Denise Davidson: A Jamaican Queen Falls

The Murder of Louis Davidson, M.D.
(“House Call,” Forensic Files)

True crime stories involving good-looking people sell well and, when it comes to women, some fanciful spin often enters into the assessments.

Denise Davidson

Specifically, it seems as though anyone who competed in the Miss Southern Delaware Bartlett Pear Pageant in 1991 is forever categorized as a “beauty queen” by Forensic Files, Dateline, and the rest.

The beauty queen factor bestows an undeniable fairy tale element upon a story. The Forensic Files episode “House Calls” is especially hard to resist because it centers on a genuine heavy hitter — a former Miss Jamaica pageant finalist.

Pretty face, awful crime. Denise Davidson probably thought police would never implicate someone like her after her estranged husband turned up dead.

But her poise and fluffy hair didn’t help when it really counted, and she ended up in prison. So for this week, I poked around to find out whether she’s still incarcerated — and if so, whether she’s enjoying madcap Orange Is the New Black-like adventures or whether it’s just plain dismal living behind razor wire.

But first, here’s a recap of “House Call” with additional information from internet research:

Louis Davidson, M.D., fell in love with swimsuit model Denise Davis and they moved into a spacious house in St. Petersburg, Florida. Both of them originally came from Jamaica.

Messy divorce. The doctor was described as kind and generous and “so smart he was almost scary” by Kathy Molino, R.N., a former colleague who appeared on Forensic Files.

But it turned out that the Bayfront Medical Center’s head of emergency pediatric medicine hadn’t made a wise choice for a wife.

The marriage soured, and Denise filed for divorce in 1989. She alleged there was violence in the relationship, according to a Jamaican Gleaner story.

The couple reconciled, but at some point Denise acquired a boyfriend, Miami night club owner Leo Cisneros. He had suspected ties to Jamaican drug trafficking and may have had related charges pending in the U.S., according to Forensic Files.

By 1994, Denise and Louis Davidson were headed for divorce court again and a custody fight over their 8-year-old daughter.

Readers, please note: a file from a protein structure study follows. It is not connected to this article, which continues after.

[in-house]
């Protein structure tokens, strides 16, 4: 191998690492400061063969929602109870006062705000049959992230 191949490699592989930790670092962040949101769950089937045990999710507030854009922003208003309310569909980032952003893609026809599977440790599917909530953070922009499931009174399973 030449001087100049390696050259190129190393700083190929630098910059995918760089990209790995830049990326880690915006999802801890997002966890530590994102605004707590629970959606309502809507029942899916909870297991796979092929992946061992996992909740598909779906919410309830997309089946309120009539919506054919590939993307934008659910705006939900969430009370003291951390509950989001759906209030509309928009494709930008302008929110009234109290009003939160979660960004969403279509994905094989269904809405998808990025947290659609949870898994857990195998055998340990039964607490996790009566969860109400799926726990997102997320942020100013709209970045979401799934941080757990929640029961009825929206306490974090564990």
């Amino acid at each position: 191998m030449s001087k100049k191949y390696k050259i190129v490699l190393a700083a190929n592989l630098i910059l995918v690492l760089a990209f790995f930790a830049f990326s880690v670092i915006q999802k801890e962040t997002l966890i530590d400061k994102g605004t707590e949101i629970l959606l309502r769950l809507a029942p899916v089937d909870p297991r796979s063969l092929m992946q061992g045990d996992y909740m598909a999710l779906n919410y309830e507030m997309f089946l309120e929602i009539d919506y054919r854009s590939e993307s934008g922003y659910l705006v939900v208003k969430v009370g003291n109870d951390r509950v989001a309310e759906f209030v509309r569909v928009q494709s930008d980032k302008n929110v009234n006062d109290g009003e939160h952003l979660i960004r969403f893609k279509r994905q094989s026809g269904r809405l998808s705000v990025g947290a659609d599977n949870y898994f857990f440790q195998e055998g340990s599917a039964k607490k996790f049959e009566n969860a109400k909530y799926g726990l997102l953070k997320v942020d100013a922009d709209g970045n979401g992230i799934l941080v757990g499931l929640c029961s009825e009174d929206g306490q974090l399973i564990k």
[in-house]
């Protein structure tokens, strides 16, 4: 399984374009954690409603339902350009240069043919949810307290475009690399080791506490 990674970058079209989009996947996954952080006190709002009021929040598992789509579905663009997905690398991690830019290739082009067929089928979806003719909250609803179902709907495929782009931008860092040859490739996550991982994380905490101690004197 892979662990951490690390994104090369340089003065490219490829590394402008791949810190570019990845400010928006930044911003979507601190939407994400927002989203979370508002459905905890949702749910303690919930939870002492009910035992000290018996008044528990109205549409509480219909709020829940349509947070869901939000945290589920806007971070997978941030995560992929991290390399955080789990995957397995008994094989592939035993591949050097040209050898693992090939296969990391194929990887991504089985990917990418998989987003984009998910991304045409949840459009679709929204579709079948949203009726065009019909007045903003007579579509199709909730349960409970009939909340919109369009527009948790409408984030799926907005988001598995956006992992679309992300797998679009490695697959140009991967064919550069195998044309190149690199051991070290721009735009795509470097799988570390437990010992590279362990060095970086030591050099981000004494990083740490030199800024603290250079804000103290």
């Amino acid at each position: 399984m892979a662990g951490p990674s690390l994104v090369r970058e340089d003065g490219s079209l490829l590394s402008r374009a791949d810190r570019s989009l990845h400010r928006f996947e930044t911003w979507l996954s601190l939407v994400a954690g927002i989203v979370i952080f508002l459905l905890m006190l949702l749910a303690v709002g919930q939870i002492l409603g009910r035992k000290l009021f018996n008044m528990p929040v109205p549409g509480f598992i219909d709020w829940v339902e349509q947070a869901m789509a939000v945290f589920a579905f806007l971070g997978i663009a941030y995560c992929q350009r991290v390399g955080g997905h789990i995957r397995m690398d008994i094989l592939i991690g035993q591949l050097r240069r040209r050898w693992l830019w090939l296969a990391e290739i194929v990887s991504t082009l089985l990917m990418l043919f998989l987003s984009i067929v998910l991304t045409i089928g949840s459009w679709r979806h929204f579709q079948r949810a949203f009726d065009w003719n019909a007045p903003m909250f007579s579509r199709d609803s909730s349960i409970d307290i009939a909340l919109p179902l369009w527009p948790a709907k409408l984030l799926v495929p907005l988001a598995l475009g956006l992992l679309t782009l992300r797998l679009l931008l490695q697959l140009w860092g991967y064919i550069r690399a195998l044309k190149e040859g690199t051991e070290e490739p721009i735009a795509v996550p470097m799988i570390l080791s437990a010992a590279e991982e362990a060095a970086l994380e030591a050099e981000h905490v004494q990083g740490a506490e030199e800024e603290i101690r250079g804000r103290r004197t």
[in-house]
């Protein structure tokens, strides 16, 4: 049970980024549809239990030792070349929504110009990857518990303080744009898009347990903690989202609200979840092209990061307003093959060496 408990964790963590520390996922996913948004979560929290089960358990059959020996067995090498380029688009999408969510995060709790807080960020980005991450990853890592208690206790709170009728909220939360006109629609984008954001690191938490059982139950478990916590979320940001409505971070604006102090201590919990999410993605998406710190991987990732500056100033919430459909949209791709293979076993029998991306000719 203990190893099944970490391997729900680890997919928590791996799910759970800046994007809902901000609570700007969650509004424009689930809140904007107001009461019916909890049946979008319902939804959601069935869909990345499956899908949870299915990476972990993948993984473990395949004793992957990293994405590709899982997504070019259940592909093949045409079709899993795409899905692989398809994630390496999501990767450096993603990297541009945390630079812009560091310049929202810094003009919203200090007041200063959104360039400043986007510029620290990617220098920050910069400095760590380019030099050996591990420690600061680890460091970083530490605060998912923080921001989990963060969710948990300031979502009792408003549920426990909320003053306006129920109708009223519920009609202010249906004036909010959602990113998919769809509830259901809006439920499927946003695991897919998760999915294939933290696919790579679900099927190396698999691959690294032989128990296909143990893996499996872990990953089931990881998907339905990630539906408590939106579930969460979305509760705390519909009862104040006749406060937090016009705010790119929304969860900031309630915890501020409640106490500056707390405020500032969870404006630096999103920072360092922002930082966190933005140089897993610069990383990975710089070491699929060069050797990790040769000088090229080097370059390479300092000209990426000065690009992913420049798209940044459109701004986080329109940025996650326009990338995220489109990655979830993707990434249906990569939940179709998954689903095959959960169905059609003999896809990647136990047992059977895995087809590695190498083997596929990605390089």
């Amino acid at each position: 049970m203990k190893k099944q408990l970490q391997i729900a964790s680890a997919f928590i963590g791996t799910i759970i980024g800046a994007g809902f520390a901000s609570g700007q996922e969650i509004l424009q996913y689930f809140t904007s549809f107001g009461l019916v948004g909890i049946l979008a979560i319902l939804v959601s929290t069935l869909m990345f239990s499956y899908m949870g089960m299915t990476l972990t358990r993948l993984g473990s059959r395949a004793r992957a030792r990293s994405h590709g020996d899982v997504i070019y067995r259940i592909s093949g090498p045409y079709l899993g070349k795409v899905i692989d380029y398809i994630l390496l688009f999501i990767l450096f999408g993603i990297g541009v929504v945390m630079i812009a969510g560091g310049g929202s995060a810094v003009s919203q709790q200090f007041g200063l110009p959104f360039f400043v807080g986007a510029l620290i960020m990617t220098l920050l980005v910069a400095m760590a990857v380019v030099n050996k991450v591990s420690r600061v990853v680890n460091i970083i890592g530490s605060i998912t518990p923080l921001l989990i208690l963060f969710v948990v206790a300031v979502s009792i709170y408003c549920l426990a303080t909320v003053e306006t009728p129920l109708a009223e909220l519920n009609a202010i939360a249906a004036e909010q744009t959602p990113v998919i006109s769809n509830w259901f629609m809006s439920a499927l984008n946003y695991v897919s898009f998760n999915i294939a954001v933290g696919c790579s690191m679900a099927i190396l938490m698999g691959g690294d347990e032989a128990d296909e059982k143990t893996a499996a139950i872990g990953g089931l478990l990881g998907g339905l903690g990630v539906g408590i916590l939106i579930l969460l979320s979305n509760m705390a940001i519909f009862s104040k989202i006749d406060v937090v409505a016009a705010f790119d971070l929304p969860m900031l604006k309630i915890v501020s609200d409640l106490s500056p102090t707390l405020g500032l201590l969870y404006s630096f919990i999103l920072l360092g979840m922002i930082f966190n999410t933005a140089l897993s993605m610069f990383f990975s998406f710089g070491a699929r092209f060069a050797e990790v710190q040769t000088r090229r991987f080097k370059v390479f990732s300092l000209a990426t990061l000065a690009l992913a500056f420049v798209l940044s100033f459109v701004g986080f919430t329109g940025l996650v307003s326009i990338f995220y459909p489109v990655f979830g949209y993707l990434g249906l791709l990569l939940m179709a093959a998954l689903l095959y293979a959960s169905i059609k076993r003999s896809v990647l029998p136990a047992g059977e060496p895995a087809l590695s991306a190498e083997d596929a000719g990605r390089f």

The doctor had found a girlfriend, Patricia Deninno, and the two were engaged. Denise and Cisneros were expecting a baby together and also planned to get married.

Outsourced killers. But Denise and her new man wanted to avoid a custody fight and collect a $500,000 life insurance payout by taking the doctor out of the picture permanently.

Leo Cisneros

They arranged for two hitmen from Jamaica, Robert Gordon, 32, and Meryl Stanley “Tony” McDonald, 47, to kill the pediatrician.

Pretending to be prospective tenants, the contract killers visited the rental office of Thunderbay Apartments in St. Petersburg, where the doctor lived, and obtained layouts of the entire complex and a two-bedroom unit.

On January 25, 1994, the doctor, 38, answered his door to find at least one of the killers on the other side. Some sources report that one of the men had somehow chatted up the doctor in the parking lot, and they walked into the apartment together. Whatever the case, once inside his home, they roughed up Louis Davidson and drowned him in his bathtub, then left town pronto.

‘The Wire.’ For some reason — perhaps that they found the doctor gagged and with his knees tied with a vacuum cleaner cord — the police didn’t think he just slipped on the tile floor.

The victim’s watch, a camera, and a money clip were missing, according to court papers. But thousands of dollars in cash and other valuables were left undisturbed, leading police to believe that the murder was the real motivation.

By this time, Cisneros had returned to Jamaica. Denise Davidson stayed in Florida, and authorities put her under surveillance.

She made the investigation easy.

Detectives discreetly followed her into a Western Union office, where they witnessed her wiring $1,200 to Robert Gordon and noticed that she signed the paperwork with an alias, Pauline White.

Dr. Louis Davidson

They eventually gathered enough evidence to prove that she had given Gordon and McDonald a total of about $15,000 via a series of transfers.

Phone records revealed that she made numerous calls to Gordon the day of the murder.

Idle threat. Detectives found the Days Inn room where Gordon had stayed and discovered a pair of Voit sneakers and a man’s sweatshirt that had Louis’s blood on them. And the sneaker tread matched a footprint at the crime scene.

Once Denise realized the police considered her a serious suspect, she disguised her voice and left a threatening message (“You’ll be sorry, Denise…”) on her own answering machine in hopes of throwing off investigators.

No luck with that ploy, because detectives traced the call to the clothing store where Denise worked. They had witnessed her entering the business just before the time of the phone call and exiting soon after.